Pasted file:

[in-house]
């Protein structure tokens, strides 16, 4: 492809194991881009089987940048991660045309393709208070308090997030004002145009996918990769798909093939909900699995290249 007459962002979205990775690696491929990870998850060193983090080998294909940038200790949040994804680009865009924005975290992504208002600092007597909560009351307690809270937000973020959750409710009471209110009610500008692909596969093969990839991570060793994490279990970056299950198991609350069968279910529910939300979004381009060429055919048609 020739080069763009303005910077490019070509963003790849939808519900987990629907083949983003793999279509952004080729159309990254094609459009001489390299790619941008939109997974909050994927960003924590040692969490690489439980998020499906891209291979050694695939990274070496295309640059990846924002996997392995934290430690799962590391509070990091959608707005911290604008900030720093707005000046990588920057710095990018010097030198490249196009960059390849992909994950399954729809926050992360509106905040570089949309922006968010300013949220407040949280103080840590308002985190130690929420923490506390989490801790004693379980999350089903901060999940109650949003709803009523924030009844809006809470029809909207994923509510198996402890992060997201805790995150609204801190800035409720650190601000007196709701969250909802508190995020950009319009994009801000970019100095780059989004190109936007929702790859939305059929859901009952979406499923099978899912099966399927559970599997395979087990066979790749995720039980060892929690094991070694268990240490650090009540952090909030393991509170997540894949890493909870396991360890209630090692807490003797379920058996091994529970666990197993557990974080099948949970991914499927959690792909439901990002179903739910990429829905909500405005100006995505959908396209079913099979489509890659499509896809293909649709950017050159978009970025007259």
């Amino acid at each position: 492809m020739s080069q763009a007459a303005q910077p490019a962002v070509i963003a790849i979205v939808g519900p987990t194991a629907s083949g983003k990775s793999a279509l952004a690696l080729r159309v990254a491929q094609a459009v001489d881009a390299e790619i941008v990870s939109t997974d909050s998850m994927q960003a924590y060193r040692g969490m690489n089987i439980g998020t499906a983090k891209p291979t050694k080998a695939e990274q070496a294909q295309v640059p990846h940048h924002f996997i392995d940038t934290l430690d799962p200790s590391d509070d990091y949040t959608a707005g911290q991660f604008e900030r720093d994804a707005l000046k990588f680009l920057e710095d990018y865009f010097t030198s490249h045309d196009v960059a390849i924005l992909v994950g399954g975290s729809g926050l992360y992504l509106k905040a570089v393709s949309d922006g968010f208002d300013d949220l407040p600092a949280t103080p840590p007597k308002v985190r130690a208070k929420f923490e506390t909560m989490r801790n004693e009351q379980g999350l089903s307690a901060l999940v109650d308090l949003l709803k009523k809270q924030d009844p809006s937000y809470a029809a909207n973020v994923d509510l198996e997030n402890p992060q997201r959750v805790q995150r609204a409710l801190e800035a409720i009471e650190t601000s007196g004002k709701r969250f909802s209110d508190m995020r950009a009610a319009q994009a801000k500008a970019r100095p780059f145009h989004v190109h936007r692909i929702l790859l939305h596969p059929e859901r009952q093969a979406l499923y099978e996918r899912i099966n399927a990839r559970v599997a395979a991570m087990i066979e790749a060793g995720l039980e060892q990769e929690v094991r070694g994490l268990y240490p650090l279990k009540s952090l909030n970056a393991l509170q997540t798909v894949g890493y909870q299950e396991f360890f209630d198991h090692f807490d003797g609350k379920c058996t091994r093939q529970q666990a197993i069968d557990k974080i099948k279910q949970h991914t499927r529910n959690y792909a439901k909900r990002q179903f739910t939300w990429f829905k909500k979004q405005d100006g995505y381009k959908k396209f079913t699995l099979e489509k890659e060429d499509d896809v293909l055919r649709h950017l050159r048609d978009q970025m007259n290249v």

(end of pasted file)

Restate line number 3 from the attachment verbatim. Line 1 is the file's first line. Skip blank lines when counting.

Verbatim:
């Amino acid at each position: 492809m020739s080069q763009a007459a303005q910077p490019a962002v070509i963003a790849i979205v939808g519900p987990t194991a629907s083949g983003k990775s793999a279509l952004a690696l080729r159309v990254a491929q094609a459009v001489d881009a390299e790619i941008v990870s939109t997974d909050s998850m994927q960003a924590y060193r040692g969490m690489n089987i439980g998020t499906a983090k891209p291979t050694k080998a695939e990274q070496a294909q295309v640059p990846h940048h924002f996997i392995d940038t934290l430690d799962p200790s590391d509070d990091y949040t959608a707005g911290q991660f604008e900030r720093d994804a707005l000046k990588f680009l920057e710095d990018y865009f010097t030198s490249h045309d196009v960059a390849i924005l992909v994950g399954g975290s729809g926050l992360y992504l509106k905040a570089v393709s949309d922006g968010f208002d300013d949220l407040p600092a949280t103080p840590p007597k308002v985190r130690a208070k929420f923490e506390t909560m989490r801790n004693e009351q379980g999350l089903s307690a901060l999940v109650d308090l949003l709803k009523k809270q924030d009844p809006s937000y809470a029809a909207n973020v994923d509510l198996e997030n402890p992060q997201r959750v805790q995150r609204a409710l801190e800035a409720i009471e650190t601000s007196g004002k709701r969250f909802s209110d508190m995020r950009a009610a319009q994009a801000k500008a970019r100095p780059f145009h989004v190109h936007r692909i929702l790859l939305h596969p059929e859901r009952q093969a979406l499923y099978e996918r899912i099966n399927a990839r559970v599997a395979a991570m087990i066979e790749a060793g995720l039980e060892q990769e929690v094991r070694g994490l268990y240490p650090l279990k009540s952090l909030n970056a393991l509170q997540t798909v894949g890493y909870q299950e396991f360890f209630d198991h090692f807490d003797g609350k379920c058996t091994r093939q529970q666990a197993i069968d557990k974080i099948k279910q949970h991914t499927r529910n959690y792909a439901k909900r990002q179903f739910t939300w990429f829905k909500k979004q405005d100006g995505y381009k959908k396209f079913t699995l099979e489509k890659e060429d499509d896809v293909l055919r649709h950017l050159r048609d978009q970025m007259n290249v």